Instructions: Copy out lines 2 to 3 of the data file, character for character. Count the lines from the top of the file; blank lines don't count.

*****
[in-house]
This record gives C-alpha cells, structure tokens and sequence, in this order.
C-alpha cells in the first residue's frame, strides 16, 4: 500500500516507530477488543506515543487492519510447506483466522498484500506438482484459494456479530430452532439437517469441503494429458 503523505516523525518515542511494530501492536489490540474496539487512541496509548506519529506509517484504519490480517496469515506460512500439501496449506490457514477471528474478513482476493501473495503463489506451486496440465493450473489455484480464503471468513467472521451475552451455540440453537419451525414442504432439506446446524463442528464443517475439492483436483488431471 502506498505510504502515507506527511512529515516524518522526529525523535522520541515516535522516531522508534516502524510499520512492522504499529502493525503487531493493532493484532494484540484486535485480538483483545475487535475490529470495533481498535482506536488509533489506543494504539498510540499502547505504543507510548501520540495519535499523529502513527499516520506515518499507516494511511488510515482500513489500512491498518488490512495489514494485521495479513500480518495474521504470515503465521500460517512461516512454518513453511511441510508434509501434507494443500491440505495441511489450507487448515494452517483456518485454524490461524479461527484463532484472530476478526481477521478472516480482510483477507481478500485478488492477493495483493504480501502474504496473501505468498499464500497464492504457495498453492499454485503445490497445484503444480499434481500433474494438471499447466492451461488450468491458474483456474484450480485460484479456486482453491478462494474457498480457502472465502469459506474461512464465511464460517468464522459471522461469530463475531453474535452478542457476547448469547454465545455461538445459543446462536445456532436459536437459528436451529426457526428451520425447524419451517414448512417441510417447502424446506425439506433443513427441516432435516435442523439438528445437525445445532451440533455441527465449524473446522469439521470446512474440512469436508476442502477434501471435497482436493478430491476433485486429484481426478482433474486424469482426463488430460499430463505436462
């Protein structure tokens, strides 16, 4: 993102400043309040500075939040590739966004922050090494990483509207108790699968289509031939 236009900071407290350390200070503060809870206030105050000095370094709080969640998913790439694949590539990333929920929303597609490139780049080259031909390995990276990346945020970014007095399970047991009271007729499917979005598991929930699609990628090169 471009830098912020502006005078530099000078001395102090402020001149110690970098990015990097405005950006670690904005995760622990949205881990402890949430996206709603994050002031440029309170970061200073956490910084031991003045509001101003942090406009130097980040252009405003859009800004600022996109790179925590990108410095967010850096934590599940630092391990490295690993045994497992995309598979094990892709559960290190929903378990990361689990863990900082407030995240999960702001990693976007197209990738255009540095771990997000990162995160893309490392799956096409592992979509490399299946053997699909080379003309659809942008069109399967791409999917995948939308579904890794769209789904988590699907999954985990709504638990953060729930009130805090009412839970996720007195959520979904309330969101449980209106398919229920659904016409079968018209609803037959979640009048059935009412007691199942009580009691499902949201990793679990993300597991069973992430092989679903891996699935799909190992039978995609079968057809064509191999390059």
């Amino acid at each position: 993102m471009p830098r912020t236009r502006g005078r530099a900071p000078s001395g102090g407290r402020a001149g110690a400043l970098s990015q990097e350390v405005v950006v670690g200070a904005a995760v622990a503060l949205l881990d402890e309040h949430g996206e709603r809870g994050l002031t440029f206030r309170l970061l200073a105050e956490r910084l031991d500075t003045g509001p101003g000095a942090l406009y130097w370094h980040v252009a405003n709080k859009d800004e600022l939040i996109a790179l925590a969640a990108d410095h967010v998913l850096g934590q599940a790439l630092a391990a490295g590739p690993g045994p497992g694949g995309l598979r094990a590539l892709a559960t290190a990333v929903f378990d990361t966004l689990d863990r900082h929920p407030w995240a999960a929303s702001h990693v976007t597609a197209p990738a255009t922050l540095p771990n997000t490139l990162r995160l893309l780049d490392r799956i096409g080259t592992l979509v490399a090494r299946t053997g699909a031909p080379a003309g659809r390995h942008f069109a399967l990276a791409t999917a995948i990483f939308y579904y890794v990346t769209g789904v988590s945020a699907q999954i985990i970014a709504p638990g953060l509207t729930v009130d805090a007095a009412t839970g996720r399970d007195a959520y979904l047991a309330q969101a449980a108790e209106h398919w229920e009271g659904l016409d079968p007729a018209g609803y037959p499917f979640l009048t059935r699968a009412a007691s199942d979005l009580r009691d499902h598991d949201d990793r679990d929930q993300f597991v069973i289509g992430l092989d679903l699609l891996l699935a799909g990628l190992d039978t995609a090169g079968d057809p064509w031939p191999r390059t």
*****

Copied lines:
This record gives C-alpha cells, structure tokens and sequence, in this order.
C-alpha cells in the first residue's frame, strides 16, 4: 500500500516507530477488543506515543487492519510447506483466522498484500506438482484459494456479530430452532439437517469441503494429458 503523505516523525518515542511494530501492536489490540474496539487512541496509548506519529506509517484504519490480517496469515506460512500439501496449506490457514477471528474478513482476493501473495503463489506451486496440465493450473489455484480464503471468513467472521451475552451455540440453537419451525414442504432439506446446524463442528464443517475439492483436483488431471 502506498505510504502515507506527511512529515516524518522526529525523535522520541515516535522516531522508534516502524510499520512492522504499529502493525503487531493493532493484532494484540484486535485480538483483545475487535475490529470495533481498535482506536488509533489506543494504539498510540499502547505504543507510548501520540495519535499523529502513527499516520506515518499507516494511511488510515482500513489500512491498518488490512495489514494485521495479513500480518495474521504470515503465521500460517512461516512454518513453511511441510508434509501434507494443500491440505495441511489450507487448515494452517483456518485454524490461524479461527484463532484472530476478526481477521478472516480482510483477507481478500485478488492477493495483493504480501502474504496473501505468498499464500497464492504457495498453492499454485503445490497445484503444480499434481500433474494438471499447466492451461488450468491458474483456474484450480485460484479456486482453491478462494474457498480457502472465502469459506474461512464465511464460517468464522459471522461469530463475531453474535452478542457476547448469547454465545455461538445459543446462536445456532436459536437459528436451529426457526428451520425447524419451517414448512417441510417447502424446506425439506433443513427441516432435516435442523439438528445437525445445532451440533455441527465449524473446522469439521470446512474440512469436508476442502477434501471435497482436493478430491476433485486429484481426478482433474486424469482426463488430460499430463505436462